“The three sections of The Van Campen Family in a Landscape (1623-1625) [by Frans Hals] that have been located — including a piece from a private collection in Europe that was discovered to be a part of the painting a few years ago — [have been] reunited for the first time in an exhibition [at the Toledo Museum of Art].”
“Multiple ideas were pitched, but only one seemed to believably get Jimmy out of the jam they had written him into while also shoving him toward his shyster destiny. Here, in interviews with [co-showrunner Peter] Gould and the episode’s writer, Gordon Smith, we dug into how the writers solved that challenge and where it left our favorite ambulance-chaser.” (video)
With only one exception, everyone I speak to feels the same: that something has been lost. “A big, big mistake,” says Carmen Callil, co-founder of Virago books and former managing director of Chatto & Windus. “Its USP has gone,” says a leading agent (this despite the fact that he represents some US authors). “This whole fucking thing about us having such a cultural cringe towards America,” says one publisher.
The lack of prosecutions stems from a clash between the #MeToo ethos, which encourages victims to come forward years or even decades after abuse and harassment that they’ve kept private, and a legal system that demands fast reporting of crimes and hard evidence.
Dancer Teresa Reichlen’s delivered a speech at a company gala. Her point — her whole speech — should become part of the search committee’s criteria in choosing a successor to Mr. Martins. It should also become an ultimatum to the company’s board about the Martins legacy.
There is no reason why literary translators should not promote their art as an art, as an exercise in making as well as understanding, nor any reason why they should not at least aim for artistic distinction within their own field — even if their art, and their distinction as artists, will always derive from someone else’s work.
“Located on the other side of an unassuming door within a larger complex, In Sheep’s Clothing — offering tea, coffee, cocktails, craft beer, wine and Japanese whiskey — was inspired by Japanese jazz cafes, known as jazz kissaten, or jazz kissa. Designed to evoke first-glimpse wonder, the minimal room, with blond wood, a half-dozen bar tables and mismatched Mid-century Modern chairs, has a sound system that costs as much as a luxury car. Where a restaurant website might list its farm sources, In Sheep’s Clothing lists its audio components.”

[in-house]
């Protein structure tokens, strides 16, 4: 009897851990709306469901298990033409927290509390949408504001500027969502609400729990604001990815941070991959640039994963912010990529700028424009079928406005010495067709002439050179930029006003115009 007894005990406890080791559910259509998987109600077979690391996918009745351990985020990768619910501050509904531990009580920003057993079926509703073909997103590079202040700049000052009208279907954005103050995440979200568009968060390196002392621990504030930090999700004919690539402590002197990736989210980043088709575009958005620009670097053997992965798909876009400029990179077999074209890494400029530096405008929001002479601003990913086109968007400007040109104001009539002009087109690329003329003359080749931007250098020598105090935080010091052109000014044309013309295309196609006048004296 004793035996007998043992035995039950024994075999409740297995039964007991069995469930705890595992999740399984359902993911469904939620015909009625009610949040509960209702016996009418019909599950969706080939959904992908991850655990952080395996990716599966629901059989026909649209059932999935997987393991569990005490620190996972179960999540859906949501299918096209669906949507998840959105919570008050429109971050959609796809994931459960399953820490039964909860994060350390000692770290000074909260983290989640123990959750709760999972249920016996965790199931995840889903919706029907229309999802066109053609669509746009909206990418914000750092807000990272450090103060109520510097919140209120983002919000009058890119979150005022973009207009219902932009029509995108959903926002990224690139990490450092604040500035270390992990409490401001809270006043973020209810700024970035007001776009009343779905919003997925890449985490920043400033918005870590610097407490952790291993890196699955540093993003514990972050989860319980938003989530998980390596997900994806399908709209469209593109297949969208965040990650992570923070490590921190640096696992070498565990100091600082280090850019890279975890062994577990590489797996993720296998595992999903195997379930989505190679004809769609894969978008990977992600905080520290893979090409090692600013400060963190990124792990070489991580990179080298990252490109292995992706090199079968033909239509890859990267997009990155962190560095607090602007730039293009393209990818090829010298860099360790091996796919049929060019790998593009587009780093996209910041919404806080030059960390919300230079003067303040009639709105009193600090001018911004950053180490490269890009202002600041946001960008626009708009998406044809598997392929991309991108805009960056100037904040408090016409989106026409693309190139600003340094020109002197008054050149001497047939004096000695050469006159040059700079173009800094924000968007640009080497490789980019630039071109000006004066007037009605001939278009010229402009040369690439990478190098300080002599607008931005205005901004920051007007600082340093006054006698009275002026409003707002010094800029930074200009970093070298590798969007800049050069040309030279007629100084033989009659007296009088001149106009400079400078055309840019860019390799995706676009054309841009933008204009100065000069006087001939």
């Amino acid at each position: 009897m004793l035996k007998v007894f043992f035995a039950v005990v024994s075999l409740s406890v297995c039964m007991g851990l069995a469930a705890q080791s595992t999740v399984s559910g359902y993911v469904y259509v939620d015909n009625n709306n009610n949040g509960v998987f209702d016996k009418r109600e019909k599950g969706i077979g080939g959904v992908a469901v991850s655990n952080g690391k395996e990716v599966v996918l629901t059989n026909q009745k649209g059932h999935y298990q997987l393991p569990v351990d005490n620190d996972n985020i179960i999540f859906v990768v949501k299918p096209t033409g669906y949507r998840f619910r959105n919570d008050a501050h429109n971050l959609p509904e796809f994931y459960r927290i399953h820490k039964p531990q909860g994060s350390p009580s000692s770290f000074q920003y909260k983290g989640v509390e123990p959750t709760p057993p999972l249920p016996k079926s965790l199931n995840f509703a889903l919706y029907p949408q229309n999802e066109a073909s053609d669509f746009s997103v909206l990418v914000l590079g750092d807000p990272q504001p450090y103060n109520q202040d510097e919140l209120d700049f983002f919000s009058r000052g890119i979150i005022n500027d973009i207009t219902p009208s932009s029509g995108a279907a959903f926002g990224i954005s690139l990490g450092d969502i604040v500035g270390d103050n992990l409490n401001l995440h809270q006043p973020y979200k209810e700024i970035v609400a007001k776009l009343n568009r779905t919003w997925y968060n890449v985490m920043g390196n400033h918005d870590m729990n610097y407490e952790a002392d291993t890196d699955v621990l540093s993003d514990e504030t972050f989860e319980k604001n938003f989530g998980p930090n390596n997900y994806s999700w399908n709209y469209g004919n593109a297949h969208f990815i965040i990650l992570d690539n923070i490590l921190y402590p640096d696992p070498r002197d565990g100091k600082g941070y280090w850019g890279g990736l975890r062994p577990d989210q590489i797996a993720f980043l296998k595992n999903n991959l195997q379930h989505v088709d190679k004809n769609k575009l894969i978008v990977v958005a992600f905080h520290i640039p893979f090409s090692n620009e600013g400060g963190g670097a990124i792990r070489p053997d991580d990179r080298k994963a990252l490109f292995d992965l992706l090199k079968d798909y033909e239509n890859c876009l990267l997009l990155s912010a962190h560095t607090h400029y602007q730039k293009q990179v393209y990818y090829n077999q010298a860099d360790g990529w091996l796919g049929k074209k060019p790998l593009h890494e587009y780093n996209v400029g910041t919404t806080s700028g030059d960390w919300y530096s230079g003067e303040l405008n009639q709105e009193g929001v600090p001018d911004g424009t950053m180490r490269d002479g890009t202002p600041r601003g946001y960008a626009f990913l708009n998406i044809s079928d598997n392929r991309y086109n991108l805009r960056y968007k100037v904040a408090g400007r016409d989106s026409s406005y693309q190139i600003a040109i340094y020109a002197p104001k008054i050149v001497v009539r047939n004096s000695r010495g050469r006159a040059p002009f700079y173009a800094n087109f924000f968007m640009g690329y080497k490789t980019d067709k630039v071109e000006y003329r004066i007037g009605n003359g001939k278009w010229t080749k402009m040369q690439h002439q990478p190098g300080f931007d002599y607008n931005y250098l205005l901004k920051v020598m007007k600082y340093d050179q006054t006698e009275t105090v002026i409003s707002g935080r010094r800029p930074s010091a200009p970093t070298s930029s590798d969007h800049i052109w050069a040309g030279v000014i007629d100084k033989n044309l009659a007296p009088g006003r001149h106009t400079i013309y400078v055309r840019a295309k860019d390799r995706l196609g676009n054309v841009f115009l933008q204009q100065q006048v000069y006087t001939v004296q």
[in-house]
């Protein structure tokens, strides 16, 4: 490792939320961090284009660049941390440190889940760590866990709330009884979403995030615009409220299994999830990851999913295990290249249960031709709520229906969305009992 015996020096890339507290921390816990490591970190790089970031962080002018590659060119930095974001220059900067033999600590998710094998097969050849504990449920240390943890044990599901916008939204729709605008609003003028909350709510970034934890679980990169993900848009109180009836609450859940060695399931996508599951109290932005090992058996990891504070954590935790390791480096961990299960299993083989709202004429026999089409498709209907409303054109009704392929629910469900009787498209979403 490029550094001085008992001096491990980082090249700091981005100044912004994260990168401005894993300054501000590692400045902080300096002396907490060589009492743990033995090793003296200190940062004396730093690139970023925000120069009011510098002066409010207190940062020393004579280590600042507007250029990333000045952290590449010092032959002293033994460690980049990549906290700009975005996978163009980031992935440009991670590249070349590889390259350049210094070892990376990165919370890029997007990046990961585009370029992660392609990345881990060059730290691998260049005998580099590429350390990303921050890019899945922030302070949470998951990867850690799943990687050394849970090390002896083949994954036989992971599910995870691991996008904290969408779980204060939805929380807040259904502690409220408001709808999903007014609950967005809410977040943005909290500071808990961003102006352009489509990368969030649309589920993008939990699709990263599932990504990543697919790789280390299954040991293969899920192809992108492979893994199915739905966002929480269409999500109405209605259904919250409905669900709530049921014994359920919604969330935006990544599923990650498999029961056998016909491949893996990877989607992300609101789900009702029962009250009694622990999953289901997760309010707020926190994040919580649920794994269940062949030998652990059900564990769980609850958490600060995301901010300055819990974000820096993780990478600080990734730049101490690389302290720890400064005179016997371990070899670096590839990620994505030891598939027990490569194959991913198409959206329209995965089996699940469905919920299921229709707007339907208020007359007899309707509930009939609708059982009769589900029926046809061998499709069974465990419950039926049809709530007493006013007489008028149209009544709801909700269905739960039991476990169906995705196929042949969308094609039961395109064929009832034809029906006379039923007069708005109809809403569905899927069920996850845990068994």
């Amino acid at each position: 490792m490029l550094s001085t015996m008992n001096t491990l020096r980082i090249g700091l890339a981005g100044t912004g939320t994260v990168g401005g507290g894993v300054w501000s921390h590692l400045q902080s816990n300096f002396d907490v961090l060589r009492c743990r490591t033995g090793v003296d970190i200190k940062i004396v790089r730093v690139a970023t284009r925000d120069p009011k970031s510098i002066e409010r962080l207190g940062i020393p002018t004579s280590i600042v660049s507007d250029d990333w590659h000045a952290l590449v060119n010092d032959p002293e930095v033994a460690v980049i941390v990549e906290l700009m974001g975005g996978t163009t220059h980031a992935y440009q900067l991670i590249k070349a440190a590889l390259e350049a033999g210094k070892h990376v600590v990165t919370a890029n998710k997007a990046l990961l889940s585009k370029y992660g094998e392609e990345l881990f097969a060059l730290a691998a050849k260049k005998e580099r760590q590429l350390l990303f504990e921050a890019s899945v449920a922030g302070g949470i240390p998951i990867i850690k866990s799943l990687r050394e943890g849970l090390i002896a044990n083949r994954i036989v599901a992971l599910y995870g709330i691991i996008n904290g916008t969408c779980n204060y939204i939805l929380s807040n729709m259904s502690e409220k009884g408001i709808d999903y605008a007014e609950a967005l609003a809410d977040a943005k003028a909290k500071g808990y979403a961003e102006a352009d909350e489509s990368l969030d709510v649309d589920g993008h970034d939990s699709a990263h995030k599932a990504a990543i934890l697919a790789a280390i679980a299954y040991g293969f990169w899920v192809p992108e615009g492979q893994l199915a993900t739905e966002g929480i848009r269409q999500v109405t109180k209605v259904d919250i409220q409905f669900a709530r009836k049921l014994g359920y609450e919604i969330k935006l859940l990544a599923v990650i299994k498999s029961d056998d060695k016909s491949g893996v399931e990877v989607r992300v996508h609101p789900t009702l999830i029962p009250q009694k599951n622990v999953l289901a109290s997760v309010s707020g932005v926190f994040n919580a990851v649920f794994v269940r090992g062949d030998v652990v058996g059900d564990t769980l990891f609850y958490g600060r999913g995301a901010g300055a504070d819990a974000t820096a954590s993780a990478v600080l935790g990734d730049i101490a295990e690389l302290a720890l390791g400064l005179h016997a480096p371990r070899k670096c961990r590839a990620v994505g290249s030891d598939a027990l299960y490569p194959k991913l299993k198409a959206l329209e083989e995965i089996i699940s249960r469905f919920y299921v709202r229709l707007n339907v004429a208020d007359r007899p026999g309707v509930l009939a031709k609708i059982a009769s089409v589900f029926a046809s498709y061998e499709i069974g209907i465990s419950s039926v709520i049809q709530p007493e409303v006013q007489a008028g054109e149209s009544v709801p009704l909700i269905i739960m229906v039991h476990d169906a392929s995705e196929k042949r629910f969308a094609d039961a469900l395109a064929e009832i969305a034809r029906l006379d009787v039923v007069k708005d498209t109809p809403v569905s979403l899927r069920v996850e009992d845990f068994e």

As the music is created by a sizable number of musicians working today, jazz is something other than—and maybe something more than—a heritage. It is a way to confront the particulars of the present day and give voice to what it feels like (and sounds like) to live in a time of seemingly endless access and cultural volatility. While some jazz critics are at home in the present (I’d like to think of myself as one of them), no writer has confronted the of-this-moment character of contemporary jazz with the clarity and authority that Nate Chinen has brought to it, first in his journalism and now in a daring and illuminating book, Playing Changes.
During the 90-minute conversation at the DGA Theatre, Farrow admitted to being scared his for future during the period in mid-2017 when he was parting ways with NBC News after several years under contract as the story relocated to the New Yorker. Farrow knew he was facing journalistic competition from the New York Times, which would running its first devastating story on Weinstein on Oct. 5.
The painting is “Knowledge and Wonder,” a dreamlike frieze that the artist completed in 1995 for the Legler branch of the Chicago Public Library — on the city’s poorer West Side, where African-Americans make up about 44 percent of the population. This week, Rahm Emanuel announced that the library would sell the painting at Christie’s with the proceeds — the estimate is $10 million to $15 million — earmarked to expand library services to the same level as other major branches.
The project will look back at 100 years of classical music in the UK and will be covered online and on BBC Four, BBC Two and Radio 3. The corporation has one of the biggest classical music archives in the world, with recordings from the BBC Proms, BBC orchestras and choirs along with BBC Young Musician and BBC Introducing.